Personal Reading Notes from Janick Belleau
The Blue Planet, Multilingual Haiku Anthology edited by Toshio Kimura.
Hokumeisha, Tokyo, 2011. 72 pages. ISBN: 978 489448-669-0. ¥ 1600 /$15/15 €.
To order: toshio DOT kmr AT gmail DOT com
In The Blue Planet the title suggests a double feeling: on the one hand, the splendour of our blue and green planet; on the other hand, Mother Earth’s suffering buffeted by humanity – the planet is blue and so are haiku poets concerned about or interested in environment and ecology.
Two languages dominate the collection with equal share: Japanese (on the left page) and English and the poets’ original language (on the right page) if it is other than English – there are thus eleven languages gracing this collection.
The anthology is divided into two parts.
The first one « Memories in Blue » contains haiku written to commemorate the tsunami and the earthquake which devastated eastern Japan on March 11, 2011. Twenty-six poets convey their sadness in three lines:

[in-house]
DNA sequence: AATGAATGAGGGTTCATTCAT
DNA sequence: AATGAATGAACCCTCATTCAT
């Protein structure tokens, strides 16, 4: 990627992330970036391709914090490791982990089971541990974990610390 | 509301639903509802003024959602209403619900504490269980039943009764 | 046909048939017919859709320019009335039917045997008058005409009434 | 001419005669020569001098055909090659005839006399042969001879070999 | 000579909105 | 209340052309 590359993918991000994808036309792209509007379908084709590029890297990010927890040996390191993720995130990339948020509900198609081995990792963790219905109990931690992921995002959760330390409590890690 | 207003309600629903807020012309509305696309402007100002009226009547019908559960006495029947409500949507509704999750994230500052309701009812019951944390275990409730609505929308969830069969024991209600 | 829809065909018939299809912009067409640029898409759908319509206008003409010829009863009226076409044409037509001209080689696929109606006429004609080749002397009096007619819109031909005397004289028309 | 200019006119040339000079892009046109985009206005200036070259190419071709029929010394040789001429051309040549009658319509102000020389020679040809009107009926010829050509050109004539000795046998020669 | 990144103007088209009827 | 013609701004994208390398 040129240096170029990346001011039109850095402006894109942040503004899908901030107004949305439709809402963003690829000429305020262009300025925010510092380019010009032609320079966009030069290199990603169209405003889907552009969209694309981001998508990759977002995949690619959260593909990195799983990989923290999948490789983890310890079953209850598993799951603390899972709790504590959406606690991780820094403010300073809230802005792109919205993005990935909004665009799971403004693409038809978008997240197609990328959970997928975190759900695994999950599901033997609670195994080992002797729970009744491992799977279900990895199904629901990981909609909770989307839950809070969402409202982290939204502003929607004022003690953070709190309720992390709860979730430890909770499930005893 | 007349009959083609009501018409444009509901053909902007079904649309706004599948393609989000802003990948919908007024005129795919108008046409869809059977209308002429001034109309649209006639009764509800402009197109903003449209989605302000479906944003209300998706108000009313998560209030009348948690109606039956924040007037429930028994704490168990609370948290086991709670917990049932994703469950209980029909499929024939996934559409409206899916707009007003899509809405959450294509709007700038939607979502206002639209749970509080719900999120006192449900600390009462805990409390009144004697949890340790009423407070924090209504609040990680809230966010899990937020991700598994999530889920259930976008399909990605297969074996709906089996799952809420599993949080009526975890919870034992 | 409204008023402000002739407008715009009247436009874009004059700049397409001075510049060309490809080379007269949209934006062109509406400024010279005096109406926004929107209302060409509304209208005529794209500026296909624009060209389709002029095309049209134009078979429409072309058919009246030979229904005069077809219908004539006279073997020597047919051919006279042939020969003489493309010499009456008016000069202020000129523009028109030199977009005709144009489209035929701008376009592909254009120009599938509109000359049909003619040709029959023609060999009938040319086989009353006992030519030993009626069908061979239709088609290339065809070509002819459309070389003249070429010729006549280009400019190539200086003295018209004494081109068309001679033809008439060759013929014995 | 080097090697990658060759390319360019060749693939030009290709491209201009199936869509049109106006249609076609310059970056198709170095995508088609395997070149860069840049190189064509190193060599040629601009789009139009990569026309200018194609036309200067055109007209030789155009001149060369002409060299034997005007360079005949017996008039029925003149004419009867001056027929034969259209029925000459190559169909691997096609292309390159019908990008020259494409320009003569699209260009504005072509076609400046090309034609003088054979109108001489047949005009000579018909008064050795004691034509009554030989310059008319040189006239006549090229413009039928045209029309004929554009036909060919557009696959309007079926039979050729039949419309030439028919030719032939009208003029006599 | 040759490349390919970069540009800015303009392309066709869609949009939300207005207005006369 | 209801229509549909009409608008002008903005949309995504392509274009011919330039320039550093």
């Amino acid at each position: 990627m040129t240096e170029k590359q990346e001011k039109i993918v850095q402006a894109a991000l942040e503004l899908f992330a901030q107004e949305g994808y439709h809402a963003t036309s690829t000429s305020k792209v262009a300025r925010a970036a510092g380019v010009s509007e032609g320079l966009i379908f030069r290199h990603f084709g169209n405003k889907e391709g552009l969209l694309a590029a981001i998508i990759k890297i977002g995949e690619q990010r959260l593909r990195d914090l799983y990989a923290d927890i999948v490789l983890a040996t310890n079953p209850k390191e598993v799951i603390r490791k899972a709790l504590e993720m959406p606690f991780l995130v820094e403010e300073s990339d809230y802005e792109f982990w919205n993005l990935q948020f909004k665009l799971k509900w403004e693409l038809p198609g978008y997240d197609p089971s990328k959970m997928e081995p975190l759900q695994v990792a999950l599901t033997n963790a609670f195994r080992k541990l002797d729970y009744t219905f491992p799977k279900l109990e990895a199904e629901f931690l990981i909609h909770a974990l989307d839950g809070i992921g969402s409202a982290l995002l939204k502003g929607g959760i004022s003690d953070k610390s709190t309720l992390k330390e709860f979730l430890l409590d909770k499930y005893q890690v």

pursued by radioactivity
wandering mother and child
meet a kitten
Tōta Kaneko (Japan)
in Germany – the earthquake
Stefan Wolfschuetz (Germany)
shakes them down
Michael Dylan Welch (U.S.A.)
The second part bears the title of the collection: it is comprised of 24 poets (five poems per poet): two thirds come from Japan or have elected it as their residence; six live in Europe and two in America, namely the US and Canada.
In a postscript, Chief Editor Toshio Kimura, explains how this collection came about: « Japanese haiku poets (…)I wanted to share modern haiku with the world and started
an international haiku workshop. »
He « asked haiku poets outside Japan for their haiku, and then translated them into Japanese. »
According to Mr Kimura, the purpose of his anthology is two-fold: first, it « tries to demonstrate modern Japanese haiku to the world » – honour to who honour is due: